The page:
@ Todd W.,

    I Cæsium your point, but Sulphur it has Lead us nowhere.

  16. Mort

    I know, my pun is SODIUM, but I couldn’t bite my TUNGSTEN.

  17. Messier Tidy Upper

    LOL. :-)

    The original funny video here & # 9 Todd W. too. :-D

    Just one nit to pick – Oxygen repels Helium – does it really? I didn’t know that – or if I did I’ve forgotten.

    Plus doesn’t Helium escape our upper atmosphere being too light to be retained by Earth’s gravity hence we don’t have it but Jupiter does?

    Finally, I wonder if Oxygen could find a friend at last there with stainless steel? -)

    PS. @ Whoever made that clip – please make some more with other elements too. That was neat. :-)

  18. Pi-needles

    Those puns are gold but I do wonder about some of the Praseodymium. ;-)

    ( http://en.wikipedia.org/wiki/Praseodymium )

  19. Pi-needles

    Maybe they should have Oxygen meet Magnesium? ;-)

    No, that helium atom was not me in middle school.

    Sadly, the Helium atom *was* me in primary school days.

  20. @Pi-needles

    Maybe they should have Oxygen meet Magnesium?

    I’m sure it would be a relationship full of heat. An energetic, but short-lived tryst.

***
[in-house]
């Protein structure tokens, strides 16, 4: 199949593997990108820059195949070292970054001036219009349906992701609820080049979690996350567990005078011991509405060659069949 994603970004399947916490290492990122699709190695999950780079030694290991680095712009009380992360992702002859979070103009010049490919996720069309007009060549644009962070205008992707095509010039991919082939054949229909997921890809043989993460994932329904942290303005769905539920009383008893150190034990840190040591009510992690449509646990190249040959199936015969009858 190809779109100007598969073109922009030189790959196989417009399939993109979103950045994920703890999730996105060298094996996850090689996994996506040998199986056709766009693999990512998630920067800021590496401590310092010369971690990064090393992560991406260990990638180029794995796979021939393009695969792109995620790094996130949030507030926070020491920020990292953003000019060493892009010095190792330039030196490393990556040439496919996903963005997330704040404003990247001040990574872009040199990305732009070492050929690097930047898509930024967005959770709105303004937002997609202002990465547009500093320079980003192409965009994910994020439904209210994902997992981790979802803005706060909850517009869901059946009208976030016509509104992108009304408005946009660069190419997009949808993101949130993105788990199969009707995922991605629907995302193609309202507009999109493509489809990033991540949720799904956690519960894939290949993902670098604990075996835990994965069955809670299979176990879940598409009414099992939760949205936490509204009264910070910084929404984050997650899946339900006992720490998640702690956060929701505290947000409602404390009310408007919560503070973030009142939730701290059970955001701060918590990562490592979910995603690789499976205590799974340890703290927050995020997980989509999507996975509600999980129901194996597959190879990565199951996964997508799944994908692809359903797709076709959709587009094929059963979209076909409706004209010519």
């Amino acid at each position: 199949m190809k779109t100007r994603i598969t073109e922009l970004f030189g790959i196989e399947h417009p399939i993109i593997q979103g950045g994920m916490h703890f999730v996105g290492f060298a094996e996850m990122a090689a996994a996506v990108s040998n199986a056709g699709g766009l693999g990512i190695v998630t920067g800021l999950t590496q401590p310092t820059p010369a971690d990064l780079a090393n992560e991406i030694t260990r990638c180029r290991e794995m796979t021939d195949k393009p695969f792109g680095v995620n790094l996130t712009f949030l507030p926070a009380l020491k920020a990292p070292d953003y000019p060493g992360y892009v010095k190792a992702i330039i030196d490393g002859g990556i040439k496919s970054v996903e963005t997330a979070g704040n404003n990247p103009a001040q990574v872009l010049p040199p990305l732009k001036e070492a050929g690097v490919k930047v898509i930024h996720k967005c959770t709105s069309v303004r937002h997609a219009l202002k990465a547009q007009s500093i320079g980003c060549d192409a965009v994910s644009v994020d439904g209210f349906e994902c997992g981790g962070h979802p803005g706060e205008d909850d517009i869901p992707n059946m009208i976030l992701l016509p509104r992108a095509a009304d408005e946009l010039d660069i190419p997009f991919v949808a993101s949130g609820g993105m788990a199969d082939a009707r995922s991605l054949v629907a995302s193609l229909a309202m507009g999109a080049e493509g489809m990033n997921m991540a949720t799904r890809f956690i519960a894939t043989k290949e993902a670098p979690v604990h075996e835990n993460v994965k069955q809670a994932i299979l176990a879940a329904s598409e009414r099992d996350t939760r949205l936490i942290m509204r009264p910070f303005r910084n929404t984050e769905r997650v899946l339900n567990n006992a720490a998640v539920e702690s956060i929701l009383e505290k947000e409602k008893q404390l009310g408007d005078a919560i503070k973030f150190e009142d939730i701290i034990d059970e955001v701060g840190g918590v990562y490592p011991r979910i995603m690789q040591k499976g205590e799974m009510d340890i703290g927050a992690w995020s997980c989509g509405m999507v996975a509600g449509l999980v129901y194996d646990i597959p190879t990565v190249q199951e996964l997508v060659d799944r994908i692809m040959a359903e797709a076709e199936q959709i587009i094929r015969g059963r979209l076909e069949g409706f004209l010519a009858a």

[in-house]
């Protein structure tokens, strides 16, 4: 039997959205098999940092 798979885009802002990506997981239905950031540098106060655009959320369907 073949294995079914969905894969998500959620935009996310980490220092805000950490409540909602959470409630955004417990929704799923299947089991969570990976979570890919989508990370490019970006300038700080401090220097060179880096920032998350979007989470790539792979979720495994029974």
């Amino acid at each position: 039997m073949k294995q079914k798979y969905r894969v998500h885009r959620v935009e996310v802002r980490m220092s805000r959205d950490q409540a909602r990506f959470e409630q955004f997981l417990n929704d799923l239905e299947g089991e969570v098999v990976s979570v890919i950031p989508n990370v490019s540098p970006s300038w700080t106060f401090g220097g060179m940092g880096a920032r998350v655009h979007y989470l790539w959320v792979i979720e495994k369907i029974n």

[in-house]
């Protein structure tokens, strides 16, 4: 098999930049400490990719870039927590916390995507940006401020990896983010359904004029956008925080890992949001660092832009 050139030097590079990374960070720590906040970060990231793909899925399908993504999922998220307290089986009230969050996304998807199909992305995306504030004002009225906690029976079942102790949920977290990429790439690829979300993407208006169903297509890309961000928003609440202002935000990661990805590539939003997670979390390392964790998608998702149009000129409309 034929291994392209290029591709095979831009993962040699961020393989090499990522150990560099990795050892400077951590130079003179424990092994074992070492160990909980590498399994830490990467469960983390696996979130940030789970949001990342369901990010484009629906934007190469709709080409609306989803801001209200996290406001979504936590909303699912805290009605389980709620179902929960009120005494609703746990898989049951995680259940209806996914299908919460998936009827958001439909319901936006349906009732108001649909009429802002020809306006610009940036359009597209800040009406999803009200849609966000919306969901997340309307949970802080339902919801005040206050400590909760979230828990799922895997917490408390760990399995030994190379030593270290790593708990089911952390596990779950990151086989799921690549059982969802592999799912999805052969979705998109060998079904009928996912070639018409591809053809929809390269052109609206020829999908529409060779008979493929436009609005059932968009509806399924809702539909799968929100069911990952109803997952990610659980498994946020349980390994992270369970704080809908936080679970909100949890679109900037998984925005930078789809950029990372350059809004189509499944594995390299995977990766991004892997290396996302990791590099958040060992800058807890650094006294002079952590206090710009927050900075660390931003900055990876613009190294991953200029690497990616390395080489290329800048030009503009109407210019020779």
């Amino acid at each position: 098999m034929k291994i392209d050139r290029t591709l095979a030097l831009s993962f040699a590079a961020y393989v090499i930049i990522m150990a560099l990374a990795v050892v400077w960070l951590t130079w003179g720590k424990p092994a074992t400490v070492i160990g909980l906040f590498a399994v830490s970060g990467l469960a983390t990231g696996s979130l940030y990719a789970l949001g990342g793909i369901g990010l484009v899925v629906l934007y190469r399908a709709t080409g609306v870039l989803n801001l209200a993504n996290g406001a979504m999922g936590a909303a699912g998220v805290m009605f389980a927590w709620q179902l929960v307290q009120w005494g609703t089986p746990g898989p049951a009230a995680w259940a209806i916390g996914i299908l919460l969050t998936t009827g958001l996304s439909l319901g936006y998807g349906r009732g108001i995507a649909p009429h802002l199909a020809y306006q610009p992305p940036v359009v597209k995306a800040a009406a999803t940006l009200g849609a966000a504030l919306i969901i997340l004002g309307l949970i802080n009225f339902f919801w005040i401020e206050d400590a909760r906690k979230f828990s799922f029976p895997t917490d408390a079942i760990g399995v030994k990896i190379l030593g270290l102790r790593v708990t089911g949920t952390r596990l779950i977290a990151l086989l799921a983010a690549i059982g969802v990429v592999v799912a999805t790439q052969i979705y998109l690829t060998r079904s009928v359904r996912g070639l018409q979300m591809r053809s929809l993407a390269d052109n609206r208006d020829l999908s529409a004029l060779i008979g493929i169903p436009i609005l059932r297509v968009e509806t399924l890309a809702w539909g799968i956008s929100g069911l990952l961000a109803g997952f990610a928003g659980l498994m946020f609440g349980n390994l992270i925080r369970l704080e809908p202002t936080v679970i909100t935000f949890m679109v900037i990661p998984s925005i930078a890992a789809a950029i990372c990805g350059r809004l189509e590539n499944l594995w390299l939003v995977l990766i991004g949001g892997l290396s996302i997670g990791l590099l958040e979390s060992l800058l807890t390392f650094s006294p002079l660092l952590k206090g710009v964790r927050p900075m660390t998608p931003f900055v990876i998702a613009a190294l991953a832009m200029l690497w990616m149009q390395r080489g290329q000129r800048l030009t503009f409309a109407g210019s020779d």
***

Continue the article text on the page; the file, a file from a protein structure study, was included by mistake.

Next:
21. I’m starting to think we could all really bond over this. Judging from the comments, I think there’s a lot of chemistry between the posters. I mean, how could we not with a role model like the BA, with his silver tongue?

  22. Its a marvelous video. I hope someone takes the idea forward.

  23. Keith (the first one)

    Aww. They’re so cute. I feel a bit sorry for He though, poor thing.

    I like how when the 2nd H jumps on O, they briefly make the shape of the water molecule before splashing.

    One slightly annoying inconsistancy. If He floats up, why don’t the H twins float up too?

  24. DrFlimmer

    @ Keith (the first one)

    Well, actually Hydrogen flows up and escapes even easier than Helium. That’s why we have no free hydrogen in our atmosphere (which is good…). Another point is that unlike Helium Hydrogen easily couples with any other atom, it is very reactive, just like Carbon and Oxygen (e.g.). So, whenever there is some free Hydrogen, like those twins, they will react almost immediately with something else, they have no time to escape (unless the react with each other ;) ) – and the video would have been less cool when the H twins just flew away before poor Ox met them.